Alex Azar, Trump’s New Health and Human Services Secretary, Is a Joyful Regulator, The New York Times, Margot Sanger-Katz, Friday, 18 May 2018: “As Health and Human Services Secretary, Mr. Azar [has] a lot of power to change health policy, without having to go through Congress. And in a sharp break from his predecessor — and from most Trump cabinet secretaries — he seems to be relishing the chance to write new regulations, rather than just crossing out Obama-era ones. His department is doing its part to support some Trump campaign promises, by allowing health plans that could undermine some Obamacare protections and, as reported on Thursday, by working on rules meant to limit federal funding to Planned Parenthood. But Mr. Azar has said little about those initiatives in public. Instead, he has embarked on a blitz of speeches and interviews about proposed new policies related to drugs and medical payment. Mr. Azar appears to be a joyful regulator, eager to wield his power to change the way medicine is practiced.”

Calling people ‘animals’ is dangerous–and we’ve seen it before, Southern Poverty Law Center, Friday, 18 May 2018: “His insinuation that immigration status or criminal record somehow determines humanity is not only appalling — it’s dangerous. We’ve heard this dehumanizing rhetoric before. During the Holocaust, the Nazis called Jews Untermenschen — subhumans. Before the Rwandan genocide, Tutsis were called ‘cockroaches.’ And just recently in our own country, we learned that extremists behind a bomb plot to kill Somali Muslims called their intended victims ‘cockroaches.’ Dehumanizing rhetoric — unacceptable from anyone — is especially dangerous when it comes from the mouth of the president. It’s also troubling that five days before Trump’s ‘animals’ comment, his chief of staff, John Kelly, told an interviewer that immigrants are ‘not people that would easily assimilate into the United States, into our modern society.’ Despite Kelly offering caveats to present his comments as not painting all immigrants as bad people, his statement about assimilation echoes the kind of rhetoric many would like to think we left in the past.”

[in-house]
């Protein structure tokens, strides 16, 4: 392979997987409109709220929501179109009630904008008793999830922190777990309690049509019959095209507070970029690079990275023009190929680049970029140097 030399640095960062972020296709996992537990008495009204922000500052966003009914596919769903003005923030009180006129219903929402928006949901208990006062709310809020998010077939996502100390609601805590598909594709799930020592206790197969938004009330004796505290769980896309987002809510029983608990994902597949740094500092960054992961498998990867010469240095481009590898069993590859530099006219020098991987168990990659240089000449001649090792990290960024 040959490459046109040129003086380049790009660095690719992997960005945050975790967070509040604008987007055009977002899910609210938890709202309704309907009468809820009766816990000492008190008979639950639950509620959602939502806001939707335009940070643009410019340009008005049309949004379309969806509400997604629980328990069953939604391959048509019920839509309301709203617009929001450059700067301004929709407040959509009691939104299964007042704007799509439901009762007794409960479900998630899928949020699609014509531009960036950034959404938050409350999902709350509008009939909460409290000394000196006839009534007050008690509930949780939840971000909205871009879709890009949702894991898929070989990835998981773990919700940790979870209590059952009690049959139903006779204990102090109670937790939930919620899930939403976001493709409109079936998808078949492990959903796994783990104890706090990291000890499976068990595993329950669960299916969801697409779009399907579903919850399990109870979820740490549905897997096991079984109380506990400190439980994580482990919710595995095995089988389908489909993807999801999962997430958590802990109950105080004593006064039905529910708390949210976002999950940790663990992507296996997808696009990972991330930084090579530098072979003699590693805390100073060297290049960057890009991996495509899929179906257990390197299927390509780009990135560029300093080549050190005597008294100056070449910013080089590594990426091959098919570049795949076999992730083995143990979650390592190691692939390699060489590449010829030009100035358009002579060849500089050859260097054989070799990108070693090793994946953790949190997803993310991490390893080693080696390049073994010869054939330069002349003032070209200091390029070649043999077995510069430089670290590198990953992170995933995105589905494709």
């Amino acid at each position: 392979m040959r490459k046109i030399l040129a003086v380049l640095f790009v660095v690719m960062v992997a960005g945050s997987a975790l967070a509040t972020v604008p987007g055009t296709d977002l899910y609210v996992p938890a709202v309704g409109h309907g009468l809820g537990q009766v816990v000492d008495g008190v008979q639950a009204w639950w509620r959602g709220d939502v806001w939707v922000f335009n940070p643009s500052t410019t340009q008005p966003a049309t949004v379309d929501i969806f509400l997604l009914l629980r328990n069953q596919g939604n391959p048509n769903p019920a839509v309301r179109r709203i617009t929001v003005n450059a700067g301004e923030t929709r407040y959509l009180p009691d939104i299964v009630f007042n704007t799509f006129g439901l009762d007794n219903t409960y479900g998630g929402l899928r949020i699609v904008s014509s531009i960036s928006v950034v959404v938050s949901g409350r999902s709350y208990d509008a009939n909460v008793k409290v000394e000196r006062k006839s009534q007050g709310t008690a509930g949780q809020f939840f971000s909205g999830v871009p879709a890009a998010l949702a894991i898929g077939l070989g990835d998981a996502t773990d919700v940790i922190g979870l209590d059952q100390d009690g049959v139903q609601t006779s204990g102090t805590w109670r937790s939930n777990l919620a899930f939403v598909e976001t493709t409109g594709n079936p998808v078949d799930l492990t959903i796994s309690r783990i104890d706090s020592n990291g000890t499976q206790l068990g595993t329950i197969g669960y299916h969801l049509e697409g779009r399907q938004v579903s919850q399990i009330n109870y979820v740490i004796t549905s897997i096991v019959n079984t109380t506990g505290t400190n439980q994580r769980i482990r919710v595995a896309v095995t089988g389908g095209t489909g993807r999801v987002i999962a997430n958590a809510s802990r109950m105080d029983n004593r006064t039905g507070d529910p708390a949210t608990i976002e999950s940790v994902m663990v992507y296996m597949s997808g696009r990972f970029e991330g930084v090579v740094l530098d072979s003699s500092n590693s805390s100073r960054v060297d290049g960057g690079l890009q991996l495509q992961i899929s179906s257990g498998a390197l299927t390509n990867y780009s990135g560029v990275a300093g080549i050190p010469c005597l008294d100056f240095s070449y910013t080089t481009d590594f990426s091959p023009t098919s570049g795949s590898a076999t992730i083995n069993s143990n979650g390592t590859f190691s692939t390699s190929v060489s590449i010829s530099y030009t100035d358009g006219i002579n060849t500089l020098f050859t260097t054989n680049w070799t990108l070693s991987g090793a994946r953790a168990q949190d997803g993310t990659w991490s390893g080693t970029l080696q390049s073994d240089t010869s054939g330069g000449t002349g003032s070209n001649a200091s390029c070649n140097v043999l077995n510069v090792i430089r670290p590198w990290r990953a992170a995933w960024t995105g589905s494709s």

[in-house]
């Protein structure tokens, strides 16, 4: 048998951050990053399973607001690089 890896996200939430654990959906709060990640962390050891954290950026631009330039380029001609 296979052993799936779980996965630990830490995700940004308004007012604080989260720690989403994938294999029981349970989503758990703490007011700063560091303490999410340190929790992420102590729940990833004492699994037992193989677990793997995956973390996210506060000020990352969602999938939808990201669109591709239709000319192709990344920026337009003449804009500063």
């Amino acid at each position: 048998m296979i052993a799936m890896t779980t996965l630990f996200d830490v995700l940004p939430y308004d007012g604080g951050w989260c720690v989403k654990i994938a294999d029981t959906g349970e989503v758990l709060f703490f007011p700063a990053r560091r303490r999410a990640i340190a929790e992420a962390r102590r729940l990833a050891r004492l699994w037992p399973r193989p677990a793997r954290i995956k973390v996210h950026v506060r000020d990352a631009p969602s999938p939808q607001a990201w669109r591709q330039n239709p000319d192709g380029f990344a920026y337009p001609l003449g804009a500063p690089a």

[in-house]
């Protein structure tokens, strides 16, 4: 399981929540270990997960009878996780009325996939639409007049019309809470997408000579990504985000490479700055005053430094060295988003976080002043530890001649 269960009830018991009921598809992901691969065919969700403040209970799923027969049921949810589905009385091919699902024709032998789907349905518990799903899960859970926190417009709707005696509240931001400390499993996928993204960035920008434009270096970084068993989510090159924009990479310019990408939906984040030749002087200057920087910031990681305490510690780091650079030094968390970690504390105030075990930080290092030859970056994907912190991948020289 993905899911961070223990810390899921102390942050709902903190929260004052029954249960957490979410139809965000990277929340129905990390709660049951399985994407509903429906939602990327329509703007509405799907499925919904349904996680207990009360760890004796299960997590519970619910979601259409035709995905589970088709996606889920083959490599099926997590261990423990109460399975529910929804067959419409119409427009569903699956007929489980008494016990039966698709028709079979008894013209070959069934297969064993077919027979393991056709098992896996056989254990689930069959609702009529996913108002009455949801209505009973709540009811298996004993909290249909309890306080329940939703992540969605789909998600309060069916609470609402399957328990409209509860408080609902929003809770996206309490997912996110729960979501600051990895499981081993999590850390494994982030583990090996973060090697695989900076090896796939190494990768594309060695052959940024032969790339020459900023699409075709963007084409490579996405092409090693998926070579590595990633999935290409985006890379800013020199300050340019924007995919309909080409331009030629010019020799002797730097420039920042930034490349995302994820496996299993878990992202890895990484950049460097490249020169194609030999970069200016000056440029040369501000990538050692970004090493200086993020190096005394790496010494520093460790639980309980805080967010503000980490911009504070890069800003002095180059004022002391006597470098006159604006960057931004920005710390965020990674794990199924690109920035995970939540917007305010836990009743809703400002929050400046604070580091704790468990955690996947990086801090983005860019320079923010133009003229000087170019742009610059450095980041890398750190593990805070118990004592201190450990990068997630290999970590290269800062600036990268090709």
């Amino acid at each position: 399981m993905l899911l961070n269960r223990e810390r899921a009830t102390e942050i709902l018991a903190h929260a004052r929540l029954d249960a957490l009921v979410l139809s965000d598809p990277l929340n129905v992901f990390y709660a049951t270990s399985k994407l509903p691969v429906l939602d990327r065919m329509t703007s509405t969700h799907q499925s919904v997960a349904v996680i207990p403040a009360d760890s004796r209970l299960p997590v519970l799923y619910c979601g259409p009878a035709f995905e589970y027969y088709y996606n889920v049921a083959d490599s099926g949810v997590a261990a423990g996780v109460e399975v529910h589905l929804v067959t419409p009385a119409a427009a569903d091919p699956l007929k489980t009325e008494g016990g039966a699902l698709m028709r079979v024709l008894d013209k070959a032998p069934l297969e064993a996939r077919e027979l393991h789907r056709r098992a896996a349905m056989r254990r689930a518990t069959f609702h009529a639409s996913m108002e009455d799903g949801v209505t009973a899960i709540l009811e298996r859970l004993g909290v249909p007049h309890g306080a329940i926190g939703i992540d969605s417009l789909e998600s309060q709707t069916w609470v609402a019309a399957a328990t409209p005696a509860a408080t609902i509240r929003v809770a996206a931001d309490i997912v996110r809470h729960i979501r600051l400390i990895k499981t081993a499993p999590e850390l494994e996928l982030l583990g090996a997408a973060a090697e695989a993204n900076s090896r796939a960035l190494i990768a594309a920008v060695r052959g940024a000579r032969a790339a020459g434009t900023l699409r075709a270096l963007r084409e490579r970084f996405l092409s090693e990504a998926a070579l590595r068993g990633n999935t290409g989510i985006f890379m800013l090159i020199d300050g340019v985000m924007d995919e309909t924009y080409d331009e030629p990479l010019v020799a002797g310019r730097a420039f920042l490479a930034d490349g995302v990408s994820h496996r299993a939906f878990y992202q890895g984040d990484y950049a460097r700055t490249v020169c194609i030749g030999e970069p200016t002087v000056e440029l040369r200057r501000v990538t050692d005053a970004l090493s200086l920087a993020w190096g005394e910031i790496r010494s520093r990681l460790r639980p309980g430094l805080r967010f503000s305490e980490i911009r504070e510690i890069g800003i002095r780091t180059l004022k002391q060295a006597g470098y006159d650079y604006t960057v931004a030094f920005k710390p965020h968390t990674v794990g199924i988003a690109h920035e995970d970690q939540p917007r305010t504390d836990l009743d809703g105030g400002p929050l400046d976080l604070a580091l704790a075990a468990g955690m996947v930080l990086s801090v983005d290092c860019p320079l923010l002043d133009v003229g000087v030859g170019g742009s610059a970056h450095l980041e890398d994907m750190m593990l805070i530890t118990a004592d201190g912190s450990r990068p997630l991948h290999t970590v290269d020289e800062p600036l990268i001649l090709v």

In blow to Republicans, the House fails to pass massive farm bill in face of conservative Republican showdown, The Washington Post, Erica Werner and Mike DeBonis, Friday, 18 May 2018: “A sweeping farm bill failed in the House on Friday in a blow to GOP leaders who were unable to placate conservative lawmakers demanding commitments on immigration. The House leadership put the bill on the floor gambling it would pass despite unanimous Democratic opposition. They negotiated with members of the conservative House Freedom Caucus up to the last minutes. But their gamble failed. The vote was 213 to 198, with 30 Republicans joining 183 Democrats in defeating the bill.” See also, House Farm Bill Collapses Amid Republican Disarray, The New York Times, Glenn Thrush and Thomas Kaplan, Friday, 18 May 2018: “The factional rancor threatening Republicans heading into the midterm elections this fall erupted into the open on Friday when a slugfest among moderates, hard-line conservatives and House leaders over immigration and welfare policy sank the party’s multiyear farm bill. The twice-a-decade measure — which would have imposed strict new work requirements on food aid recipients while maintaining farm subsidies important to rural lawmakers — failed on a 213-to-198 vote. It was a rebuke of Speaker Paul D. Ryan by a key bloc of conservatives over his refusal to schedule an immediate vote on a restrictive immigration bill sponsored by the chairman of the House Judiciary Committee.”